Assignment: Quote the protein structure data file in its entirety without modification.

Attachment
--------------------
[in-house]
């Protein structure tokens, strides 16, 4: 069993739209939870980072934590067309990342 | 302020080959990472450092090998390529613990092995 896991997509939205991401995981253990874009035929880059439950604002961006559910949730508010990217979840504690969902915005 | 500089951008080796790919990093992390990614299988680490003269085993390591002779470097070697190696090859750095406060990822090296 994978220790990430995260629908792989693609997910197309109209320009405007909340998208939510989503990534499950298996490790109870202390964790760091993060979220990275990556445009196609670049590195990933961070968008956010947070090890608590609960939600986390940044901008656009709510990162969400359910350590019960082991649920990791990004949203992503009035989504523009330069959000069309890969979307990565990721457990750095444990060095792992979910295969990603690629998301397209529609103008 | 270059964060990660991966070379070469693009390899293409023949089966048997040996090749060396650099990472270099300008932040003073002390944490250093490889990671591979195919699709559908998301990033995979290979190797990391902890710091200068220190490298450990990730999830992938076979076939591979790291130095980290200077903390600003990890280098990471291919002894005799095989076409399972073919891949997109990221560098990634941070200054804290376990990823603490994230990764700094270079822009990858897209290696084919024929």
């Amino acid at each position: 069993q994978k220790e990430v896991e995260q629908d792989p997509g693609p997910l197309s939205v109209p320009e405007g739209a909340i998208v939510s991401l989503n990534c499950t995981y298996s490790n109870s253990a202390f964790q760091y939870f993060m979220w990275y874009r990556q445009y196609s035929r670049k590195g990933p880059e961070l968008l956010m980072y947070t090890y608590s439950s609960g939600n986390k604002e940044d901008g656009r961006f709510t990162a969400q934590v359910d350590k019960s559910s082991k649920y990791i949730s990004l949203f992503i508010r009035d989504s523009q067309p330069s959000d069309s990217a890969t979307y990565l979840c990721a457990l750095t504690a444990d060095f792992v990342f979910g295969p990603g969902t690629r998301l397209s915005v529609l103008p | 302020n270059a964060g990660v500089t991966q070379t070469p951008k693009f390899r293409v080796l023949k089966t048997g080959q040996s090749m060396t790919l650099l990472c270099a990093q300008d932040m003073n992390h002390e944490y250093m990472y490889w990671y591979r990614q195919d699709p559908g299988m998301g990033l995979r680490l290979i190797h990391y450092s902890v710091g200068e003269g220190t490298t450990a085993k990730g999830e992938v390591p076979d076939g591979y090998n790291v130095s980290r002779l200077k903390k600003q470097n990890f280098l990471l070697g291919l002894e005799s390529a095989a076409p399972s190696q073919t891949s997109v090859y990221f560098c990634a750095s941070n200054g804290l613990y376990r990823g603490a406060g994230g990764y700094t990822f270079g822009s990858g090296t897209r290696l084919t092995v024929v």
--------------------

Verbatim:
[in-house]
């Protein structure tokens, strides 16, 4: 069993739209939870980072934590067309990342 | 302020080959990472450092090998390529613990092995 896991997509939205991401995981253990874009035929880059439950604002961006559910949730508010990217979840504690969902915005 | 500089951008080796790919990093992390990614299988680490003269085993390591002779470097070697190696090859750095406060990822090296 994978220790990430995260629908792989693609997910197309109209320009405007909340998208939510989503990534499950298996490790109870202390964790760091993060979220990275990556445009196609670049590195990933961070968008956010947070090890608590609960939600986390940044901008656009709510990162969400359910350590019960082991649920990791990004949203992503009035989504523009330069959000069309890969979307990565990721457990750095444990060095792992979910295969990603690629998301397209529609103008 | 270059964060990660991966070379070469693009390899293409023949089966048997040996090749060396650099990472270099300008932040003073002390944490250093490889990671591979195919699709559908998301990033995979290979190797990391902890710091200068220190490298450990990730999830992938076979076939591979790291130095980290200077903390600003990890280098990471291919002894005799095989076409399972073919891949997109990221560098990634941070200054804290376990990823603490994230990764700094270079822009990858897209290696084919024929």
């Amino acid at each position: 069993q994978k220790e990430v896991e995260q629908d792989p997509g693609p997910l197309s939205v109209p320009e405007g739209a909340i998208v939510s991401l989503n990534c499950t995981y298996s490790n109870s253990a202390f964790q760091y939870f993060m979220w990275y874009r990556q445009y196609s035929r670049k590195g990933p880059e961070l968008l956010m980072y947070t090890y608590s439950s609960g939600n986390k604002e940044d901008g656009r961006f709510t990162a969400q934590v359910d350590k019960s559910s082991k649920y990791i949730s990004l949203f992503i508010r009035d989504s523009q067309p330069s959000d069309s990217a890969t979307y990565l979840c990721a457990l750095t504690a444990d060095f792992v990342f979910g295969p990603g969902t690629r998301l397209s915005v529609l103008p | 302020n270059a964060g990660v500089t991966q070379t070469p951008k693009f390899r293409v080796l023949k089966t048997g080959q040996s090749m060396t790919l650099l990472c270099a990093q300008d932040m003073n992390h002390e944490y250093m990472y490889w990671y591979r990614q195919d699709p559908g299988m998301g990033l995979r680490l290979i190797h990391y450092s902890v710091g200068e003269g220190t490298t450990a085993k990730g999830e992938v390591p076979d076939g591979y090998n790291v130095s980290r002779l200077k903390k600003q470097n990890f280098l990471l070697g291919l002894e005799s390529a095989a076409p399972s190696q073919t891949s997109v090859y990221f560098c990634a750095s941070n200054g804290l613990y376990r990823g603490a406060g994230g990764y700094t990822f270079g822009s990858g090296t897209r290696l084919t092995v024929v």